Viticulture Week 2 – Squeezing the berries

In Course notes by Classtoglass

I have learnt so much during week 2 of my Viticulture degree, both practical and theoretical. Finally my brain might be giving up all those ancient plot lines of Neighbours or the lyrics to every song I have ever heard. Instead, it is being stacked with facts, methods and delicious memories of flavours and textures.

Top three things I have learnt this week:

1. Crop rotation

Apart from cattle, wheat accounts for the second largest agricultural industry in Australia. Other cereals like barley and oats as well as oil seeds like canola and sunflower are amongst other popular crops grown here. All of these cereals and oil seeds can take their toll on soil nutrition if planted year after year.

Many precise soil measurements can be used to inform the farmer as to the suitability of the soil. When the nutrients in the soil are low, crops may suffer from root diseases and other pests may become a problem. The solution is to rotate your crop or plant a break crop every few years. Legumes (pulses) like peas and lentils are perfect break crops. They have a symbiotic relationship with bacteria that live in nodules on their roots. The bacteria fix nitrogen in the air to nitrogen compounds in the soil and thereby increase the soil nutrition.

Measuring the Baume with a hydrometer

Measuring the Baumé with a hydrometer

Why is this relevant to wine? Some vineyards have been producing grapes for 150+ years, however it is not possible to break the crop with legumes as vines are a little more permanent. Fertilisers are one answer, but more often vineyards are utilising natural fertilisers and biodynamic means to keep soils healthy. Allowing chickens to graze and scratch between the vines or growing snow peas up them (when not being harvested) have been suggestions I have heard this week.

2. Wine sugars

The main sugars in wine are glucose and fructose (though they may be involved in more complex combinations). Grape juice sugar concentration can be measured using a hydrometer and the Baumé scale. During fermentation the sugars are converted to alcohol by yeast and winemakers know that fermentation is over when the sugar concentration drops to 0 Baumé. Interestingly, the Baumé of the harvested grapes gives you a good indication of the alcohol level of your finished wine.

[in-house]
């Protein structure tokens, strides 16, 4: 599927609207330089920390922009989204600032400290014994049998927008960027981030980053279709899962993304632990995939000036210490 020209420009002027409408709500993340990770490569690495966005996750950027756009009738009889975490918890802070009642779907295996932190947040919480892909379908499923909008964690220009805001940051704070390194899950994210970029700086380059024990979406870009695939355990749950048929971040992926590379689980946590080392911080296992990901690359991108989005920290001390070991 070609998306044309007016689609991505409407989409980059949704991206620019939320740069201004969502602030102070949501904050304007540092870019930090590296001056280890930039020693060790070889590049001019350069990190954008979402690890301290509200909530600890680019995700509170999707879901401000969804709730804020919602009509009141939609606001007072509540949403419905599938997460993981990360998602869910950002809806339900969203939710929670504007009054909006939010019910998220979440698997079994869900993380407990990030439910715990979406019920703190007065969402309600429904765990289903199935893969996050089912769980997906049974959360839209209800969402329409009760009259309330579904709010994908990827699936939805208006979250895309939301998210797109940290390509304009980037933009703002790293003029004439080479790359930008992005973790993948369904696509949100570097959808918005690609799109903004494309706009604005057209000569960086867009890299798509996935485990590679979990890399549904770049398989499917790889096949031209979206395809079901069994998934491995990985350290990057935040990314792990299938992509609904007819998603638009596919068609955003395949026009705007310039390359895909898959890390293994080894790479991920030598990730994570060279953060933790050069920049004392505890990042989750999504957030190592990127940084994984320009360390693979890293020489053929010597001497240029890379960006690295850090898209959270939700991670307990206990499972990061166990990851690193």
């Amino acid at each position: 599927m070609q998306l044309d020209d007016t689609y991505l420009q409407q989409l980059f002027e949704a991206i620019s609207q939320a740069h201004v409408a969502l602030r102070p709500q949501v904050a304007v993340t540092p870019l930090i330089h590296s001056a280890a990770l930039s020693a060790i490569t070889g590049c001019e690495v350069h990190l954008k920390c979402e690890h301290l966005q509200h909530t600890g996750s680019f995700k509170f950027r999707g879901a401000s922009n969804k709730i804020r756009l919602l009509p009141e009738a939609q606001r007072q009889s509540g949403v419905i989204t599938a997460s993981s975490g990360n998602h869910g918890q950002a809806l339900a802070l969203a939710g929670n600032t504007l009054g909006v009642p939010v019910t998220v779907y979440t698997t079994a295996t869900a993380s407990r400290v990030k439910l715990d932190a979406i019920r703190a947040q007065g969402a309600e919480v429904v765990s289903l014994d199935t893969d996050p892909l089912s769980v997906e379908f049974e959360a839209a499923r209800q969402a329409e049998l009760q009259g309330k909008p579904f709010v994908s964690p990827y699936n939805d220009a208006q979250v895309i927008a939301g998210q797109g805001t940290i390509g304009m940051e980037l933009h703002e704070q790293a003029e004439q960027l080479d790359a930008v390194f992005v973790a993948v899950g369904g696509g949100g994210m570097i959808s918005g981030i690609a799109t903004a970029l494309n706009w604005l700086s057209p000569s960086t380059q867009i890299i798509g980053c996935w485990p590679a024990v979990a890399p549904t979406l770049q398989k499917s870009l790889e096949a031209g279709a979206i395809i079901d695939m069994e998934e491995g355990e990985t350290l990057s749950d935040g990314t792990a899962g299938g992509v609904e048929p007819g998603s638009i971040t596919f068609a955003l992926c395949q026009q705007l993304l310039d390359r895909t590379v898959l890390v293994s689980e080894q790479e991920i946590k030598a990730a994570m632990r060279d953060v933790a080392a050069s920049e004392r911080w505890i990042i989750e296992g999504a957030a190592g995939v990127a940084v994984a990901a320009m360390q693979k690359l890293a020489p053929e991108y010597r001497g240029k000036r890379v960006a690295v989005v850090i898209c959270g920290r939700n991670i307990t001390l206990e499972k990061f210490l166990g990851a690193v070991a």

3. Berry Sensory Analysis

These grapes are around 12 Baumé

Without doubt, the best part of my uni week was winemaking on Friday. For the very first time I got to touch, squeeze, squish, juice and taste some 2017 vintage wine grapes. The season’s first Pinot Noir and Sauvignon Blanc in fact.

BSA is a method used by vineyards to assess the readiness of their grapes for picking. Surely they could just see or taste that? I thought that too, however it appears that it is a much more complicated process. You see, grapes on the inside or on a particular side less exposed to the elements may ripen more slowly. Indeed bunches on one side of a row or on a shadier side of a paddock may take longer too. Blocks are usually picked in one go, so it important to get the balance of ripeness correct.


BSA of Pinot Noir grapes

Furthermore, grapes are not necessarily picked at full ripeness. The varietal and style of wine to be made determines if they should be picked earlier – like for sparkling and crisp whites. Riper berries are more suitable to full bodied reds and over-ripe berries for fortified or dessert wines.

During the BSA a large random selection of grapes from all over the vineyard are carefully assessed. Every element is inspected, chewed and tasted to give a good idea of the overall ripeness of the crop, and the potential wines that may be produced that vintage. The chewy skins, sweet pulp and crunchy seeds all give clues. However, I learnt very quickly that unlike toasty ripe seeds, under-ripe seeds are so astringent that they can numb your whole mouth.

The rest…

This was really just the tip of the iceberg. We stomped our first batch of extra-curricular grapes too… but more details to come of that sticky experience. I also instigated the first post-uni Friday night drinks with my course mates. All I shall say on that subject is that it looks like we are going to have a lot of fun this year!

Next week I start my tractor driving course and have my first chemistry practical. The pressure is on, as I used to teach some of this stuff.

Until then… x